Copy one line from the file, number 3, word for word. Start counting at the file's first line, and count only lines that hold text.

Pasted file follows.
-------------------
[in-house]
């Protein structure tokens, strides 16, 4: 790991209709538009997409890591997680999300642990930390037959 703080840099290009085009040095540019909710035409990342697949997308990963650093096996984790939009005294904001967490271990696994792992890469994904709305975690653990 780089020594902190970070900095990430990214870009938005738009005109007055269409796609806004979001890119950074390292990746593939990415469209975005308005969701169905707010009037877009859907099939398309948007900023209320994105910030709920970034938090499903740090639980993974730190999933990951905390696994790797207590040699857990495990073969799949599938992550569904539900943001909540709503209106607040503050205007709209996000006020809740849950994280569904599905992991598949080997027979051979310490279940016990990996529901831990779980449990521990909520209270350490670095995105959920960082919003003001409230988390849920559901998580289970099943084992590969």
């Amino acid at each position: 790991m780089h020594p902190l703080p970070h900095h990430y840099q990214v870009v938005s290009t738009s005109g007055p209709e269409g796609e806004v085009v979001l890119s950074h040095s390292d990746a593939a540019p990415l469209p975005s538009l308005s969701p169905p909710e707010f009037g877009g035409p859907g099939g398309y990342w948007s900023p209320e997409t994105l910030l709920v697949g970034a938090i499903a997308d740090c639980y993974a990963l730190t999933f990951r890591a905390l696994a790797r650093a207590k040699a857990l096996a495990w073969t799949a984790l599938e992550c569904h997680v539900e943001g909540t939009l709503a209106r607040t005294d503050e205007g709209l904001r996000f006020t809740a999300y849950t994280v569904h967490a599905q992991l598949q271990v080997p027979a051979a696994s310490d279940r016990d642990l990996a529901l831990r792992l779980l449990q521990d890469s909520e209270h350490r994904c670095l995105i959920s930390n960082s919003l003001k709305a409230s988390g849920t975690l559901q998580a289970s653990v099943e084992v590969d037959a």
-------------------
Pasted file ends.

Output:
């Amino acid at each position: 790991m780089h020594p902190l703080p970070h900095h990430y840099q990214v870009v938005s290009t738009s005109g007055p209709e269409g796609e806004v085009v979001l890119s950074h040095s390292d990746a593939a540019p990415l469209p975005s538009l308005s969701p169905p909710e707010f009037g877009g035409p859907g099939g398309y990342w948007s900023p209320e997409t994105l910030l709920v697949g970034a938090i499903a997308d740090c639980y993974a990963l730190t999933f990951r890591a905390l696994a790797r650093a207590k040699a857990l096996a495990w073969t799949a984790l599938e992550c569904h997680v539900e943001g909540t939009l709503a209106r607040t005294d503050e205007g709209l904001r996000f006020t809740a999300y849950t994280v569904h967490a599905q992991l598949q271990v080997p027979a051979a696994s310490d279940r016990d642990l990996a529901l831990r792992l779980l449990q521990d890469s909520e209270h350490r994904c670095l995105i959920s930390n960082s919003l003001k709305a409230s988390g849920t975690l559901q998580a289970s653990v099943e084992v590969d037959a």